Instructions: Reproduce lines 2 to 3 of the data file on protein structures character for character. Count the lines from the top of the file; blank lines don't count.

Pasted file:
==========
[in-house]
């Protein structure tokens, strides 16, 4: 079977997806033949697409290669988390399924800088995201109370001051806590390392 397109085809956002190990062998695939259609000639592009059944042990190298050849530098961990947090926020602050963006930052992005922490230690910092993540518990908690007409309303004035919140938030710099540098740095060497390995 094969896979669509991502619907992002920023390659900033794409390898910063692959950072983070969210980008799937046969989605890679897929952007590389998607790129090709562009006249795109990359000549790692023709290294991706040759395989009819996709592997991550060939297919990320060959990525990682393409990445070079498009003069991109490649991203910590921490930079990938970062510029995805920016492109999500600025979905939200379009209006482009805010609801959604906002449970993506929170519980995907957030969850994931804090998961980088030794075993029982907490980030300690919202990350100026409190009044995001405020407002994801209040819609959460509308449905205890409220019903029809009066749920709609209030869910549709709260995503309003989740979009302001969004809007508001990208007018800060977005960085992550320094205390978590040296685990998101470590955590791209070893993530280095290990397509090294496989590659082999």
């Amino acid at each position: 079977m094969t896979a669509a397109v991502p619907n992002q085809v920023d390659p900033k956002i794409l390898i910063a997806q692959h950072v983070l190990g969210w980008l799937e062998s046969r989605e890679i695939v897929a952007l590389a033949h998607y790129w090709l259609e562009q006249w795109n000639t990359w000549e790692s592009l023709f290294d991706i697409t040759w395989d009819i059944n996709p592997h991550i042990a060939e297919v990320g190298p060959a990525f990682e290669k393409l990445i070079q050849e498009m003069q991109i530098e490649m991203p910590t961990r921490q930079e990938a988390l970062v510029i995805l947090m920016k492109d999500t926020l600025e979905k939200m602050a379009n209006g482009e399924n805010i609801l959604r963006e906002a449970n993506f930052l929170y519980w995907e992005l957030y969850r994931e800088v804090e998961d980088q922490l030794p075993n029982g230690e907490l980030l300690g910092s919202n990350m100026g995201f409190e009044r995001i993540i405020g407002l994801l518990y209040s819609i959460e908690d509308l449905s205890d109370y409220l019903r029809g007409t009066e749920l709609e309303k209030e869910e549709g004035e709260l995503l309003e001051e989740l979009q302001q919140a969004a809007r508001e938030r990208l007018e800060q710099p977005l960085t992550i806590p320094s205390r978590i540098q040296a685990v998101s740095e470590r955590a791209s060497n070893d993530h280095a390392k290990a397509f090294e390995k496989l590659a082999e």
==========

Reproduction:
């Protein structure tokens, strides 16, 4: 079977997806033949697409290669988390399924800088995201109370001051806590390392 397109085809956002190990062998695939259609000639592009059944042990190298050849530098961990947090926020602050963006930052992005922490230690910092993540518990908690007409309303004035919140938030710099540098740095060497390995 094969896979669509991502619907992002920023390659900033794409390898910063692959950072983070969210980008799937046969989605890679897929952007590389998607790129090709562009006249795109990359000549790692023709290294991706040759395989009819996709592997991550060939297919990320060959990525990682393409990445070079498009003069991109490649991203910590921490930079990938970062510029995805920016492109999500600025979905939200379009209006482009805010609801959604906002449970993506929170519980995907957030969850994931804090998961980088030794075993029982907490980030300690919202990350100026409190009044995001405020407002994801209040819609959460509308449905205890409220019903029809009066749920709609209030869910549709709260995503309003989740979009302001969004809007508001990208007018800060977005960085992550320094205390978590040296685990998101470590955590791209070893993530280095290990397509090294496989590659082999």
């Amino acid at each position: 079977m094969t896979a669509a397109v991502p619907n992002q085809v920023d390659p900033k956002i794409l390898i910063a997806q692959h950072v983070l190990g969210w980008l799937e062998s046969r989605e890679i695939v897929a952007l590389a033949h998607y790129w090709l259609e562009q006249w795109n000639t990359w000549e790692s592009l023709f290294d991706i697409t040759w395989d009819i059944n996709p592997h991550i042990a060939e297919v990320g190298p060959a990525f990682e290669k393409l990445i070079q050849e498009m003069q991109i530098e490649m991203p910590t961990r921490q930079e990938a988390l970062v510029i995805l947090m920016k492109d999500t926020l600025e979905k939200m602050a379009n209006g482009e399924n805010i609801l959604r963006e906002a449970n993506f930052l929170y519980w995907e992005l957030y969850r994931e800088v804090e998961d980088q922490l030794p075993n029982g230690e907490l980030l300690g910092s919202n990350m100026g995201f409190e009044r995001i993540i405020g407002l994801l518990y209040s819609i959460e908690d509308l449905s205890d109370y409220l019903r029809g007409t009066e749920l709609e309303k209030e869910e549709g004035e709260l995503l309003e001051e989740l979009q302001q919140a969004a809007r508001e938030r990208l007018e800060q710099p977005l960085t992550i806590p320094s205390r978590i540098q040296a685990v998101s740095e470590r955590a791209s060497n070893d993530h280095a390392k290990a397509f090294e390995k496989l590659a082999e």